The [Wednesday] Papers
I'm only sorry I didn't think of it yesterday (and Major League Baseball would probably never allow it), but the perfect new Cubs owner just might be . . . Mike Veeck.
Bring back the magic, Mike.
The story the Tribune tells today is one well-known within political circles: How he knocked his one-time sponsor, former state Sen. Alice Palmer, out of the Democratic primary that put him in the statehouse.
While a case could be made that Palmer dug her own grave, the Tribune shows that Obama also knocked two other candidates off the ballot in that race - clearing the field - in part on the kind of technicalities (and in part wholly legitimately) that have made ballot access a significant issue here and nationwide. After Obama's challenges, one candidate came up 86 names short on his nominating petitions, while another came up 69 names short. Obama's challenges were successful in part because of a purge at the time of nearly 16,000 "unqualified names" from the voter rolls.
Beyond that, the story fits neatly into two recurring themes of Obama's political career. First, that the stories he tells about his past and the rhetoric he employs about his ideals both stray from reality; second, that given a choice between principle and independence or Machine allies and tactics, he chooses the Machine every time. (The litany gets tiresome, but consider those he has aligned himself with at every crossroad: Richard M. Daley, Emil Jones, Todd Stroger, Joe Lieberman, Tony Rezko, Dorothy Tillman . . . )
Irony abounds. "In impromptu street-corner conversations and media interviews [during his first state senate campaign], he disparaged local pols for putting self-preservation ahead of public service," the Tribune account says.
But he defended his ballot challenges in that race by telling the Trib, "If you can win, you should win."
And finally, this:
"Asked whether the district's primary voters were well-served by having only one candidate, Obama smiled and said: 'I think they ended up with a very good state senator.'"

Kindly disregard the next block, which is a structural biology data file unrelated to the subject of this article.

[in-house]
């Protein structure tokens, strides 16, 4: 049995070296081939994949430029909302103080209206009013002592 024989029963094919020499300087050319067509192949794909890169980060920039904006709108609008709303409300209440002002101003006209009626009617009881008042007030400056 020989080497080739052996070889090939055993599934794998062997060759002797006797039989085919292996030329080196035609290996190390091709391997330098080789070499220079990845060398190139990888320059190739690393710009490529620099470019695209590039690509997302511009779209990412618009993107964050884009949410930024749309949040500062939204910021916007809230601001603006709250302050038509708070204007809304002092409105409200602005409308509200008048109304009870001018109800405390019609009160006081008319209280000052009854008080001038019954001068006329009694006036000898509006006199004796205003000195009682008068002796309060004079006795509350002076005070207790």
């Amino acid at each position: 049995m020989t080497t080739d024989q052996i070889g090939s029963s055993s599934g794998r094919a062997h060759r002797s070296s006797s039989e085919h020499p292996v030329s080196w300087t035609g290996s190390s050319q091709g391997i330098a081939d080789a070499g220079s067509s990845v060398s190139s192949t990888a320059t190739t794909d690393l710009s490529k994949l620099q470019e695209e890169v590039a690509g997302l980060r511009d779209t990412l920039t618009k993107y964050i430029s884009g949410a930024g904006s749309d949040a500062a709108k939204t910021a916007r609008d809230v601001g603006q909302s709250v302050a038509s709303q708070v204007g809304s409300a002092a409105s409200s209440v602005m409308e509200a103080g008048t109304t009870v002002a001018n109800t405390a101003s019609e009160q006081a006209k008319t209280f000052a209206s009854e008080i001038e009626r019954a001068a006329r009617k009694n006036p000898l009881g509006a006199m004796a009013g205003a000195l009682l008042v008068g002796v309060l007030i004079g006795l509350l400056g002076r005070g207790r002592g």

Very glib, very Daley, and very unsatisfying.
Streets, San and Videotape
The truth is that Daley went out of his way to single out off-duty cops, instead lumping them in with the general population and an admonition that "people shouldn't fight."
I saw the mayor's press conference on video and certainly got the full context; you can see what I mean, though, at the end of the Channel 2 report found on the right rail here titled "Brother Of Cop In Bartender Beating Also Caught On Tape," which shows Daley "finding humor" in the situation, avoiding the question, and cackling as he exits stage left.
Take a look and tell me if "Daley laid down the law to off-duty cops," as Spielman writes.
That makes sense. I mean, I can see how it would take a lot of money to convince the public Stroger isn't an idiot.
Heart of Stone
"Daley's political organization arranged for Mike Noonan, who managed Cook County Board President Tood Stroger's 2006 campaign, to run Stone's re-election effort."
All that's missing for Stone is an Obama endorsement.
The "F" Word
Obama's White Flag
"Huge labor donations have become 'one of the most outrageous things in terms of campaign finance,' said Ald. George Cardenas (12th), one of the sponsors."
Cardenas is less outraged about the $228,465 he received from business in the last go-around.
New Look, Old Story
The Beachwood Tip Line: Gaining on them.
Posted on April 4, 2007
© 2006 - 2017, The Beachwood Media Company